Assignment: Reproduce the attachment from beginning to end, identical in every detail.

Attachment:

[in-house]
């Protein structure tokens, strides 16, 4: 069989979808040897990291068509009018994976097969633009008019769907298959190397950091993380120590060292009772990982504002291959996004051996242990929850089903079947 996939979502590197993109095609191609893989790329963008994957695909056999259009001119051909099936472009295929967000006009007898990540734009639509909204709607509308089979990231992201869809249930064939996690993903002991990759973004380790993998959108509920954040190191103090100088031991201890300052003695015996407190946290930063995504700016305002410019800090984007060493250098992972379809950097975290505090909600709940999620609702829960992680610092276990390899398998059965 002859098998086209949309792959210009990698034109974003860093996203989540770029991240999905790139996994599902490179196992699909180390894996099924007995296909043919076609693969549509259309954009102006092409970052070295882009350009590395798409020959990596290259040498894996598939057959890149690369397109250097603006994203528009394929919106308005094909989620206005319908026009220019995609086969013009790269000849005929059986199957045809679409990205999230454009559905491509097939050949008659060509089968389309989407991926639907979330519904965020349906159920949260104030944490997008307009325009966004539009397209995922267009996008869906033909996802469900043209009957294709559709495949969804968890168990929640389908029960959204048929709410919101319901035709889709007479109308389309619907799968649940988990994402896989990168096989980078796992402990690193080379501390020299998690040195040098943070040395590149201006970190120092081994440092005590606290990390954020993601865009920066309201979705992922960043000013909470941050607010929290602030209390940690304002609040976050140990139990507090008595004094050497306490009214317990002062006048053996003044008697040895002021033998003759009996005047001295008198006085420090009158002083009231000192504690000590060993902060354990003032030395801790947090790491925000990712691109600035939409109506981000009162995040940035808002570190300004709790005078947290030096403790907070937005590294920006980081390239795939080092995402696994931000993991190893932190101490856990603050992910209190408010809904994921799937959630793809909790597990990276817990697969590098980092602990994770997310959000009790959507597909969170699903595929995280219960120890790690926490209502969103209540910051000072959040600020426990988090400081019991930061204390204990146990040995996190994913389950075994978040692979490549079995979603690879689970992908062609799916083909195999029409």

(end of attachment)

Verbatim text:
[in-house]
């Protein structure tokens, strides 16, 4: 069989979808040897990291068509009018994976097969633009008019769907298959190397950091993380120590060292009772990982504002291959996004051996242990929850089903079947 996939979502590197993109095609191609893989790329963008994957695909056999259009001119051909099936472009295929967000006009007898990540734009639509909204709607509308089979990231992201869809249930064939996690993903002991990759973004380790993998959108509920954040190191103090100088031991201890300052003695015996407190946290930063995504700016305002410019800090984007060493250098992972379809950097975290505090909600709940999620609702829960992680610092276990390899398998059965 002859098998086209949309792959210009990698034109974003860093996203989540770029991240999905790139996994599902490179196992699909180390894996099924007995296909043919076609693969549509259309954009102006092409970052070295882009350009590395798409020959990596290259040498894996598939057959890149690369397109250097603006994203528009394929919106308005094909989620206005319908026009220019995609086969013009790269000849005929059986199957045809679409990205999230454009559905491509097939050949008659060509089968389309989407991926639907979330519904965020349906159920949260104030944490997008307009325009966004539009397209995922267009996008869906033909996802469900043209009957294709559709495949969804968890168990929640389908029960959204048929709410919101319901035709889709007479109308389309619907799968649940988990994402896989990168096989980078796992402990690193080379501390020299998690040195040098943070040395590149201006970190120092081994440092005590606290990390954020993601865009920066309201979705992922960043000013909470941050607010929290602030209390940690304002609040976050140990139990507090008595004094050497306490009214317990002062006048053996003044008697040895002021033998003759009996005047001295008198006085420090009158002083009231000192504690000590060993902060354990003032030395801790947090790491925000990712691109600035939409109506981000009162995040940035808002570190300004709790005078947290030096403790907070937005590294920006980081390239795939080092995402696994931000993991190893932190101490856990603050992910209190408010809904994921799937959630793809909790597990990276817990697969590098980092602990994770997310959000009790959507597909969170699903595929995280219960120890790690926490209502969103209540910051000072959040600020426990988090400081019991930061204390204990146990040995996190994913389950075994978040692979490549079995979603690879689970992908062609799916083909195999029409």